STATE – An increasing number of claims is rapidly draining the fund that bankrolls unemployment benefits in New Jersey, raising the unwelcome prospect that taxpayers will be required to provide a cash infusion.
According to the state Labor Department, businesses pay about $2 billion into the fund each year, but as of the end of November, it only had a balance of $750 million. Last month, New Jersey paid out $169 million in claims, a 23 percent increase compared with the $138 million paid out in November, 2007, according to records maintained by the federal government.
Should the fund’s balance continue to decline, businesses will face an automatic $400 million tax increase next June. A similar hike on businesses was averted this year when the state provided a $260 million emergency cash infusion.
A $400 million tax increase on businesses “would certainly devastate New Jersey’s economy,” said John Rogers, vice president of human resource issues for the New Jersey Business and Industry Association.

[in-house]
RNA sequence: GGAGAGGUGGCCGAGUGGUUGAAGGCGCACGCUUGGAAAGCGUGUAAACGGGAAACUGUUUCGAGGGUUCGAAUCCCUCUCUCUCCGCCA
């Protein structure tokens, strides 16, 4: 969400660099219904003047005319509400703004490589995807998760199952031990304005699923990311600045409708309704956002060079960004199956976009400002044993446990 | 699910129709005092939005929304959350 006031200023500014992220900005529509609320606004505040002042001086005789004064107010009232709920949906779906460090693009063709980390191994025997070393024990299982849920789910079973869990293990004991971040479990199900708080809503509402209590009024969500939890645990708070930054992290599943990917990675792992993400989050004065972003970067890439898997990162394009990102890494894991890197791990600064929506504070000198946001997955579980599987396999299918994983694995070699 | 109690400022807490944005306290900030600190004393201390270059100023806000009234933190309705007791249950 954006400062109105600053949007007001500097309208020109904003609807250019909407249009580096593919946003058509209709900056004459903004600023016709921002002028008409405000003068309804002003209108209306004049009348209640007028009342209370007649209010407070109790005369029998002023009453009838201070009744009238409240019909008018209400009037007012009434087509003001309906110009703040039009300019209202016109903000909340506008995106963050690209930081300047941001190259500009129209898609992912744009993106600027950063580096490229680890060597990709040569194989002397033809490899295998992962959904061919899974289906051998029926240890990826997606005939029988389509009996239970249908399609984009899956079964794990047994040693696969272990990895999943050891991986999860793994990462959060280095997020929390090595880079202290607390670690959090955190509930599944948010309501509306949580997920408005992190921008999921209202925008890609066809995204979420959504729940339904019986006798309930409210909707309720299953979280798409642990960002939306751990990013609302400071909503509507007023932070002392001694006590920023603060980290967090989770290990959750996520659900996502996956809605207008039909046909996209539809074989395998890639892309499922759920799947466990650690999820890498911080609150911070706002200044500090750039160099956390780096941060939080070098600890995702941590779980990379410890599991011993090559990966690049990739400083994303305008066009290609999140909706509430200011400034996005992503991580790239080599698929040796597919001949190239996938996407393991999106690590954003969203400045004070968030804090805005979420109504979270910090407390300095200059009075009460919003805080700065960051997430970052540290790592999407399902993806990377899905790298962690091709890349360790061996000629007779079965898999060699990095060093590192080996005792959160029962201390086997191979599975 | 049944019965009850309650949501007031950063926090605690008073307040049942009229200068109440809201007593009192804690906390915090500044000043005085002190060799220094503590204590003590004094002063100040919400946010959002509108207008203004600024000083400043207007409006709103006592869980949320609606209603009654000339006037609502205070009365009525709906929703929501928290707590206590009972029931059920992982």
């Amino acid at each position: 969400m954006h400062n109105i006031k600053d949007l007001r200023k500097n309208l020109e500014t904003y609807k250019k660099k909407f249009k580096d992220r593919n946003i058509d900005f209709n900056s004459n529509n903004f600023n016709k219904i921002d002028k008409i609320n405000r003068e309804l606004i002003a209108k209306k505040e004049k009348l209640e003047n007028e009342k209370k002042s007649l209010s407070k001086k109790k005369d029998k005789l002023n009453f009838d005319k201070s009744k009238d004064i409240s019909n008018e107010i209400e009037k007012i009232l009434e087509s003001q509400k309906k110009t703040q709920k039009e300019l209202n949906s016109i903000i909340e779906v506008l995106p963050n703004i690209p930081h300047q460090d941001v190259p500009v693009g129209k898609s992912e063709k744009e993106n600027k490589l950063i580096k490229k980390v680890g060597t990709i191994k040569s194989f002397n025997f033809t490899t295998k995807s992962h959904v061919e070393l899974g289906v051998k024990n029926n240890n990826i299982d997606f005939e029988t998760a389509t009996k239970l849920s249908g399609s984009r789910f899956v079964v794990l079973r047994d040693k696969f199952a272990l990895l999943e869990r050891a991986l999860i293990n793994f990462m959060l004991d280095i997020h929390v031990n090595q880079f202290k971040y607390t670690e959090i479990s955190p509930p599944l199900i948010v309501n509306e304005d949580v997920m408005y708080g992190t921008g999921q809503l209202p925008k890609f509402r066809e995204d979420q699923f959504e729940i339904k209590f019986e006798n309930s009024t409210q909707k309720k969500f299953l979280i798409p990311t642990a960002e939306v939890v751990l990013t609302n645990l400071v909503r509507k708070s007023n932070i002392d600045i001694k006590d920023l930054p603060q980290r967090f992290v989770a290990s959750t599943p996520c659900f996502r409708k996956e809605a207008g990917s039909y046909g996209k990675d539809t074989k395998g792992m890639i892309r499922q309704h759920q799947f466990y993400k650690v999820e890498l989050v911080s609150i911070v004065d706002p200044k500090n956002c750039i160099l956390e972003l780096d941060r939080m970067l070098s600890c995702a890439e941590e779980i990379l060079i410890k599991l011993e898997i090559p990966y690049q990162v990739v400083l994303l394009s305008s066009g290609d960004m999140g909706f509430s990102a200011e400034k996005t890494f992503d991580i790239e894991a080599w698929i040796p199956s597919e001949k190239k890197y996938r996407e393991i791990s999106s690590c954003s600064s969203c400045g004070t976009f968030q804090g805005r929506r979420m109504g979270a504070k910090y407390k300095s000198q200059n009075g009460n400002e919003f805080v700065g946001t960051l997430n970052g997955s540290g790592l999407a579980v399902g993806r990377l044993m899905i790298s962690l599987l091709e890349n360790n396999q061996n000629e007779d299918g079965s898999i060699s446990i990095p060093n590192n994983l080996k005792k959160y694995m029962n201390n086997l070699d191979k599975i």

It is unlikely that the state – which already projects a $1.2 billion shortfall in the current budget – will be able to find the resources to provide another emergency infusion. Gov. Jon Corzine is looking to incoming President Barack Obama’s administration to subsidize the fund.
At its peak about four year ago, the unemployment claims fund held approximately $3 billion. Lawmakers diverted more than $4 billion from the fund to cover the cost of state aid to hospitals.
“We warned the diversions the Legislature has done to the fund would come home to roost at the worst possible time,” said Rogers. “We’re hemorrhaging money out of a fund that was almost insolvent.”
Lawmakers were considering a resolution to prohibit future diversions from the Unemployment Trust Fund, but the move comes too late to avoid this crisis.
New Jersey’s unemployment rate has surged from 4.2 percent to 6 percent in the past year.
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